STOW — Although the city could be celebrating 40 years designated as "Tree City USA" in May, the name may be in jeopardy.
The Urban Forestry Commission Jan. 23 presented the benefits of having trees in a city but also showed planting trees in Stow has been on a decline.
City Treasurer Jim Costello said the sharing program where the cost of trees is split between the city and property owner has been in existence for a "long period of time" and was developed as an incentive to have homeowners install trees."
The city budgeted $10,000 per year for trees, Costello said. The city can budget for additional trees if requested.
Landscape Arborist Sue Mottl said residents save money by partnering with the city and paying $125 for a tree on the strip of land between the sidewalk and road. Those in the military pay $75 for a tree.
The city plants, mulches, adds a tree guard, water bag and guarantees the tree for one year, Mottl said. They could pay $400 to $500 for a private contractor to plant a tree.
Most of the trees between the sidewalk and curbs were originally planted by developers but they are dying off and need to be replaced, Mottl said. When the program began in 2006, they sold all their trees in the first few years but there has been a sharp decline in recent years.
Trees can die from no mulch, improper mulch, lawn mowers or weed whips scarring the bark, vehicles hitting the tree, lack of water or maintenance, she said.
If a homeowner wants to plant a tree in the front yard instead of the tree lawn, they can participate in the program and pay $125, but the resident takes care of the tree, Mottl said. Corner lots can have a tree on the front and side planted with the program.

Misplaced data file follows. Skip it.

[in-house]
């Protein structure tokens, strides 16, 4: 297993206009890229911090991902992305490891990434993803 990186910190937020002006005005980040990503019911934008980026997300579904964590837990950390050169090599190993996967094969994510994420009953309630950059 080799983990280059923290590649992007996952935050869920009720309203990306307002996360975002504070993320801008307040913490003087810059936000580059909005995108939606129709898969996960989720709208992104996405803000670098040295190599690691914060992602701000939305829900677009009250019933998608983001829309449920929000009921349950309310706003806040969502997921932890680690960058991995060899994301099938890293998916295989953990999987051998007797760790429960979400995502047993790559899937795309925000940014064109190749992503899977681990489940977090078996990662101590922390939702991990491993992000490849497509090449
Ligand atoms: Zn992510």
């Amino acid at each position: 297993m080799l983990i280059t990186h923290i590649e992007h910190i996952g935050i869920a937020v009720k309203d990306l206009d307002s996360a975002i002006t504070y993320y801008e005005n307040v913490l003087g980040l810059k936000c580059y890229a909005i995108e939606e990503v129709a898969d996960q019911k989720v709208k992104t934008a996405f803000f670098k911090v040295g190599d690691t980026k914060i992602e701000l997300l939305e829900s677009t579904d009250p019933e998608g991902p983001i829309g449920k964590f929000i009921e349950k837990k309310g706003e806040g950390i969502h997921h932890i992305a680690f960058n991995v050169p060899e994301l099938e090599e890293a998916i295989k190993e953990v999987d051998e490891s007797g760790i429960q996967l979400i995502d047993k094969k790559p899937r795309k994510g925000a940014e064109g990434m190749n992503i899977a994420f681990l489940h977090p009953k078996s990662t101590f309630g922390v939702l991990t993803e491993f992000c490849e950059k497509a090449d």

The commission has a detailed inventory and rotates species to prevent a catastrophic loss from disease or insect invasion.
A tree inventory was completed in 2007 and when a tree dies, that spot becomes available for the program, Mottl said. She chooses what tree to plant to maintain diversity and selects the proper tree for the site.
Homeowners, when choosing a tree for their yards, need to know the mature size of the tree and allow for plenty of distance from driveways, foundations and power lines, she said.
For 2020 only 12 of the 50 trees in the city-resident Cost Share Program have been spoken for. The Cost Share Program splits the cost of a tree on a tree lawn 50/50 between the city and property owner.
In 2019 only 17 street trees were planted of the 45 total trees planted; 12 were planted in the parks; five at Fox Den Golf Course; four at cemeteries; four at Fire State #2; two memorial trees; and one at the library.
The city has 4,015 vacant planting sites that don’t include trees that have died.
"We need to plant 200 trees per year for 20 years to fill the current planting sites," said Bob Brantsch, chair of the Urban Forestry Commission. It would cost $40,000 per year for 20 years to restock the vacant street planting sites.
Disease and insects have impacted the number of trees with 612 ash trees removed and 347 ash trees replaced using grant money.
It would cost $53,000 to replace the 265 vacant planting sites from the destruction of the Emerald Ash Borer.
Trees create a higher property value; attract customers to downtown businesses; prolong pavement life; promote safer driving; reduce storm water; lowers the ground temperature with shade; students perform better with trees on school property; and trees create safer and more social neighborhoods, Bratsch said.
For residents interested in the program, call 330-689-5120 and an application will be sent.
Gannett reporter Laura Freeman can be reached at 330-541-9434 or email@example.com.